Saving Seeds

By Sanjay Acharya (Own work) [GFDL or CC-BY-SA-3.0], via Wikimedia Commons
By Sanjay Acharya (Own work) [GFDL or CC-BY-SA-3.0], via Wikimedia Commons
One of the big reasons that might cause one to distrust the large seed companies and their motives (Monsanto, Syngenta, etc.) is the fact that their product can only be used for one generation. I had in my head a picture of the farmer very carefully setting aside some of the seed for planting the following year. While this may have been the case in the distant past this is no longer the case. For the most part (according to Amada at thefarmersdaughter.com) farmers have no desire to go through the motions of collecting, cleaning, and packaging seed for subsequent years. Evidently this practice was discontinued with the advent of hybrid varieties in the 1930s. Here’s a great video about hybrids and how they relate to seed.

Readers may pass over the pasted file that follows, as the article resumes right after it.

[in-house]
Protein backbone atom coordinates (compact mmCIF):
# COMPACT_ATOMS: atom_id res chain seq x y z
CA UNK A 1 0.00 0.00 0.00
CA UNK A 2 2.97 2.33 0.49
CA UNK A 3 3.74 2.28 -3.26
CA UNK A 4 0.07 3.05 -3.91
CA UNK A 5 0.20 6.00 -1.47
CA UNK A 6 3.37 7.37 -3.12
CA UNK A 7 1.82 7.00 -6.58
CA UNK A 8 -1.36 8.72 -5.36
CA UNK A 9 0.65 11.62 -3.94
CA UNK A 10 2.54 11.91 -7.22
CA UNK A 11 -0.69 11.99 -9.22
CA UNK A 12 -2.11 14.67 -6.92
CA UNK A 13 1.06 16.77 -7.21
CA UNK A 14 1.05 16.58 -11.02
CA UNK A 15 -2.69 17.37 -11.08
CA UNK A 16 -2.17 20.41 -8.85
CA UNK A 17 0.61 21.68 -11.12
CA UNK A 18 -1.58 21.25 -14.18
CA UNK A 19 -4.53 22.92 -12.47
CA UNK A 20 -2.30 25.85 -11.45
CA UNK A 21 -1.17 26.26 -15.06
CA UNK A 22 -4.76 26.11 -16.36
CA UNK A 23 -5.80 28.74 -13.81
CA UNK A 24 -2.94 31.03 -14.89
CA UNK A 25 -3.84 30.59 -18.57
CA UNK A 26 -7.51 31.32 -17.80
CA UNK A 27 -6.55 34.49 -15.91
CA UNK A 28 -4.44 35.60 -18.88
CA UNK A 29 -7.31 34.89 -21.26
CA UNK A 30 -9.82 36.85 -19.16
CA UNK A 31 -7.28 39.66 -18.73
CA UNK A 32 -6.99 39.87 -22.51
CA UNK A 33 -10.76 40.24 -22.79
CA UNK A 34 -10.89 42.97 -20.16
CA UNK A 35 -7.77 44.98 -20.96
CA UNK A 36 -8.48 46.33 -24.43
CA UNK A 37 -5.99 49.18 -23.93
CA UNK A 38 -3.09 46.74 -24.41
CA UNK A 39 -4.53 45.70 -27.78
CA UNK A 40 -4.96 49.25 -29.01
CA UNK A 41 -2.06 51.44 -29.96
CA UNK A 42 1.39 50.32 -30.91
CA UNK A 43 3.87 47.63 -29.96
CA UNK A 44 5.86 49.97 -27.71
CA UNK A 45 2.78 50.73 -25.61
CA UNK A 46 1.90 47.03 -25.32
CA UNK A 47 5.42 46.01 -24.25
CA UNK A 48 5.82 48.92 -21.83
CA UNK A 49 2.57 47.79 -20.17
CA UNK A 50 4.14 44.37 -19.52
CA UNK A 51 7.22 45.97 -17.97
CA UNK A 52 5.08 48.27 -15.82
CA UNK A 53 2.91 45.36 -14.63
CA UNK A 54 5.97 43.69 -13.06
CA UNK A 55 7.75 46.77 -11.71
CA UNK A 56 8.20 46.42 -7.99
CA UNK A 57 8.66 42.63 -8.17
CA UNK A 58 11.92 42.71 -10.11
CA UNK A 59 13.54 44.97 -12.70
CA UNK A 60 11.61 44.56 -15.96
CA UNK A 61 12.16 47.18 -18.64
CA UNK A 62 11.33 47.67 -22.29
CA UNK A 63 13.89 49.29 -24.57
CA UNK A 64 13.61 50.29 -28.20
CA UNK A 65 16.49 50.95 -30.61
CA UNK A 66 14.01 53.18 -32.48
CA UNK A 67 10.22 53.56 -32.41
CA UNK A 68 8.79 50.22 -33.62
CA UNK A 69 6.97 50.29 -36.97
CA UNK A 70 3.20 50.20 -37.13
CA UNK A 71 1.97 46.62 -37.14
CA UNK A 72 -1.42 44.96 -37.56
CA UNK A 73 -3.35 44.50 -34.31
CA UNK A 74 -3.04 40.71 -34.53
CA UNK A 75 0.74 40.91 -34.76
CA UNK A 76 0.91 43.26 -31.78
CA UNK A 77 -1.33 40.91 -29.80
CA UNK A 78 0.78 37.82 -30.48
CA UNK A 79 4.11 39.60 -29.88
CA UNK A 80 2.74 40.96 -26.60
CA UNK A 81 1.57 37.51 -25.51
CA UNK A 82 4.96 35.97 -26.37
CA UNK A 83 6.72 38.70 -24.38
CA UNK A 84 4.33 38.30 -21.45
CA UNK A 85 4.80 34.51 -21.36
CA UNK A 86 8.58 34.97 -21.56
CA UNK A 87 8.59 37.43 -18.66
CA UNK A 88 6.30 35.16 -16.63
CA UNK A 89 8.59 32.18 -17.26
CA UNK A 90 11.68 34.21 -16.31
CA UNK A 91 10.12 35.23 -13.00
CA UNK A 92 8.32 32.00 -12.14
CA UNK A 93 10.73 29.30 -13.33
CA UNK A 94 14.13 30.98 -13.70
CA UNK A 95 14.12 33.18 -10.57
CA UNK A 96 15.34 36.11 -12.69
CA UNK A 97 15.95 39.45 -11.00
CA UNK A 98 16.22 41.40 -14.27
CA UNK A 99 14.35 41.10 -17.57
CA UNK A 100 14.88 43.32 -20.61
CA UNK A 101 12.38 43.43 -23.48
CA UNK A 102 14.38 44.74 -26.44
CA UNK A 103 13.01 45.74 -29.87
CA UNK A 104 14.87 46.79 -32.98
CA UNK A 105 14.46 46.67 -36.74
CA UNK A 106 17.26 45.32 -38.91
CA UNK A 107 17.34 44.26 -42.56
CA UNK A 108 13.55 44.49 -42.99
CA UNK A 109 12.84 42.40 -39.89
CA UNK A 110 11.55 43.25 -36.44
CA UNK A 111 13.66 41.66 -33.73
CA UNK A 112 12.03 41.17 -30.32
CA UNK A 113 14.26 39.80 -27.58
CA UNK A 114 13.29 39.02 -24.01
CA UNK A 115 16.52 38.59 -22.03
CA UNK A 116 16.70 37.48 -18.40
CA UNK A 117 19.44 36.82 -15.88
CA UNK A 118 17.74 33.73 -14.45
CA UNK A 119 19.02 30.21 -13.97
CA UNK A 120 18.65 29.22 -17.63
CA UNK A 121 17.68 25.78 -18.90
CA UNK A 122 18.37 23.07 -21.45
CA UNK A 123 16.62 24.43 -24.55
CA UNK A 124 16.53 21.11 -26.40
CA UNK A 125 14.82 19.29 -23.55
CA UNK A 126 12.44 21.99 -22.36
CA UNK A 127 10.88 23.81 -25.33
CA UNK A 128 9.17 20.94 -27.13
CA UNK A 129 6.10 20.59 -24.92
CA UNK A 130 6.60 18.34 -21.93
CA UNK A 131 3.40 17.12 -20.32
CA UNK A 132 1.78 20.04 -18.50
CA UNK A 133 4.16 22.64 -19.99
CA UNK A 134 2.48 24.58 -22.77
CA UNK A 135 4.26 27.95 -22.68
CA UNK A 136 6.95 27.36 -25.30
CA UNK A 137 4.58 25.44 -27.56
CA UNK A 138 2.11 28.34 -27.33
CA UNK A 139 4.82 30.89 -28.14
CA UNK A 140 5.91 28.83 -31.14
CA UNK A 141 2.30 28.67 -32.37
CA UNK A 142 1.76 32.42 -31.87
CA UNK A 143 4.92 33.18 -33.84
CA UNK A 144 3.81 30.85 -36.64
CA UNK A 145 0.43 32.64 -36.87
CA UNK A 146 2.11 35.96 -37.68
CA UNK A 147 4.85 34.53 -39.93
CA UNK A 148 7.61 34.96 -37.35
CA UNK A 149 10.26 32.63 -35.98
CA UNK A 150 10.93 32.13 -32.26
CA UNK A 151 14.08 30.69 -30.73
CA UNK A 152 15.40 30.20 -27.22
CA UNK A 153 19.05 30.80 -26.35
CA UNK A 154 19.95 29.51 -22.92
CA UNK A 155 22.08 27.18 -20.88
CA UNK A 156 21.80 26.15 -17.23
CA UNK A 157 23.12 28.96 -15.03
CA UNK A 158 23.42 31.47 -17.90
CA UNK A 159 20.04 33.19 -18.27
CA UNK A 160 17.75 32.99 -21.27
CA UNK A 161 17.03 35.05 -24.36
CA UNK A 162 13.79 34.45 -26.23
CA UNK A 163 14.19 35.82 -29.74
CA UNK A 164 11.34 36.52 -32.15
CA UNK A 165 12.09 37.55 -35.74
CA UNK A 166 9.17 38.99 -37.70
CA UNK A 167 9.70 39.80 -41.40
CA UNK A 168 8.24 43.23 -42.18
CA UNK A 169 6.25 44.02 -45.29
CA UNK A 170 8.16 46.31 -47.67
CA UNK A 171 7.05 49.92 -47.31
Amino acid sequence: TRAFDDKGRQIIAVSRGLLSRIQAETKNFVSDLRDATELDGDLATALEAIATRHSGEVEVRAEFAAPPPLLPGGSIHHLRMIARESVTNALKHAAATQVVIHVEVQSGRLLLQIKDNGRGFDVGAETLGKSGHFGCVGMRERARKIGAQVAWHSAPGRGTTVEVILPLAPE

Cry Foul

Therefore, the fact that a layman might be crying foul over this practice (of allowing a farmer to use seed for only one season) may actually be a non-issue. It was a hot-button for me, but now no longer thanks to Amanda. If anyone has access to statistics regarding the practice of saving seed, please leave a comment. Here is an article that mentions some resources for those who still want to save seed (seed exchanges, seed swaps). This is obviously directed more toward the small/niche farmer and heirloom crop varieties. See our post about the ‘Seed’ movie which is presently screening for a competing view here.

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